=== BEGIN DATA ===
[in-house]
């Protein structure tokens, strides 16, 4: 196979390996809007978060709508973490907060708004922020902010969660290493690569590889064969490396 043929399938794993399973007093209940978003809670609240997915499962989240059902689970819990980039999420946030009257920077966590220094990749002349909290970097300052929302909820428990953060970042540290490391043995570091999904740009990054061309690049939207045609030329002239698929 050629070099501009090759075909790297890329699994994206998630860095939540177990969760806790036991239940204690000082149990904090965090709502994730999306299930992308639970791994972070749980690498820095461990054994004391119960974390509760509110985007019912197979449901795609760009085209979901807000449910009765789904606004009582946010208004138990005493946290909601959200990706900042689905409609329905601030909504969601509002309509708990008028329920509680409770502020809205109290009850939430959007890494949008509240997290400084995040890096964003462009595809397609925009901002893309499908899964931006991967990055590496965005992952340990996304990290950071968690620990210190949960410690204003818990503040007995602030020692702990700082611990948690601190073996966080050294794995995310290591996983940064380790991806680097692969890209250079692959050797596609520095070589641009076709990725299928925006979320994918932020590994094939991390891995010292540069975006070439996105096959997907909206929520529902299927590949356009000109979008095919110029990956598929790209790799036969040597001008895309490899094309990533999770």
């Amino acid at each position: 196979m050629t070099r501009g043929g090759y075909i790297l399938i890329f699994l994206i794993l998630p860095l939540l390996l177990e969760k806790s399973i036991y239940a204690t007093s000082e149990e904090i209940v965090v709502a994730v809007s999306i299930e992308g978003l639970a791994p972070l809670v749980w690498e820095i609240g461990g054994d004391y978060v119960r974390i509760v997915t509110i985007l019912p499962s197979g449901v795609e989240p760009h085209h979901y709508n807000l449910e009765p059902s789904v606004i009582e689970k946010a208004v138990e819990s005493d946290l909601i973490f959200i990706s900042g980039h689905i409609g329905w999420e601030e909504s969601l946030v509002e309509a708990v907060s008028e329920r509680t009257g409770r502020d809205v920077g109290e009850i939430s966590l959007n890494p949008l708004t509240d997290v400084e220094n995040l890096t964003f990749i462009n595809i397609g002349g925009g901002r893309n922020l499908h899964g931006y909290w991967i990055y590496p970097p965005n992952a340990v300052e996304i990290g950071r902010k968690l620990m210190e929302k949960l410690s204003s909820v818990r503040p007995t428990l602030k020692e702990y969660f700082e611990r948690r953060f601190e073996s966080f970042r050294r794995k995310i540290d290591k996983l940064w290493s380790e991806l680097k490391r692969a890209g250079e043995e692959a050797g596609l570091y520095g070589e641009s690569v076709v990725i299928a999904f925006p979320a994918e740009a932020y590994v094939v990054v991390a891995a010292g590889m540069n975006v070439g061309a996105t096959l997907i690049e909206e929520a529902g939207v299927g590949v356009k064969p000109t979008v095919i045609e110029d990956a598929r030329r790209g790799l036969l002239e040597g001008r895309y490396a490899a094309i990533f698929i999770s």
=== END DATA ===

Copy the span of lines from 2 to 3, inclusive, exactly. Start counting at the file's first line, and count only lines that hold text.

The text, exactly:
């Protein structure tokens, strides 16, 4: 196979390996809007978060709508973490907060708004922020902010969660290493690569590889064969490396 043929399938794993399973007093209940978003809670609240997915499962989240059902689970819990980039999420946030009257920077966590220094990749002349909290970097300052929302909820428990953060970042540290490391043995570091999904740009990054061309690049939207045609030329002239698929 050629070099501009090759075909790297890329699994994206998630860095939540177990969760806790036991239940204690000082149990904090965090709502994730999306299930992308639970791994972070749980690498820095461990054994004391119960974390509760509110985007019912197979449901795609760009085209979901807000449910009765789904606004009582946010208004138990005493946290909601959200990706900042689905409609329905601030909504969601509002309509708990008028329920509680409770502020809205109290009850939430959007890494949008509240997290400084995040890096964003462009595809397609925009901002893309499908899964931006991967990055590496965005992952340990996304990290950071968690620990210190949960410690204003818990503040007995602030020692702990700082611990948690601190073996966080050294794995995310290591996983940064380790991806680097692969890209250079692959050797596609520095070589641009076709990725299928925006979320994918932020590994094939991390891995010292540069975006070439996105096959997907909206929520529902299927590949356009000109979008095919110029990956598929790209790799036969040597001008895309490899094309990533999770």
């Amino acid at each position: 196979m050629t070099r501009g043929g090759y075909i790297l399938i890329f699994l994206i794993l998630p860095l939540l390996l177990e969760k806790s399973i036991y239940a204690t007093s000082e149990e904090i209940v965090v709502a994730v809007s999306i299930e992308g978003l639970a791994p972070l809670v749980w690498e820095i609240g461990g054994d004391y978060v119960r974390i509760v997915t509110i985007l019912p499962s197979g449901v795609e989240p760009h085209h979901y709508n807000l449910e009765p059902s789904v606004i009582e689970k946010a208004v138990e819990s005493d946290l909601i973490f959200i990706s900042g980039h689905i409609g329905w999420e601030e909504s969601l946030v509002e309509a708990v907060s008028e329920r509680t009257g409770r502020d809205v920077g109290e009850i939430s966590l959007n890494p949008l708004t509240d997290v400084e220094n995040l890096t964003f990749i462009n595809i397609g002349g925009g901002r893309n922020l499908h899964g931006y909290w991967i990055y590496p970097p965005n992952a340990v300052e996304i990290g950071r902010k968690l620990m210190e929302k949960l410690s204003s909820v818990r503040p007995t428990l602030k020692e702990y969660f700082e611990r948690r953060f601190e073996s966080f970042r050294r794995k995310i540290d290591k996983l940064w290493s380790e991806l680097k490391r692969a890209g250079e043995e692959a050797g596609l570091y520095g070589e641009s690569v076709v990725i299928a999904f925006p979320a994918e740009a932020y590994v094939v990054v991390a891995a010292g590889m540069n975006v070439g061309a996105t096959l997907i690049e909206e929520a529902g939207v299927g590949v356009k064969p000109t979008v095919i045609e110029d990956a598929r030329r790209g790799l036969l002239e040597g001008r895309y490396a490899a094309i990533f698929i999770s």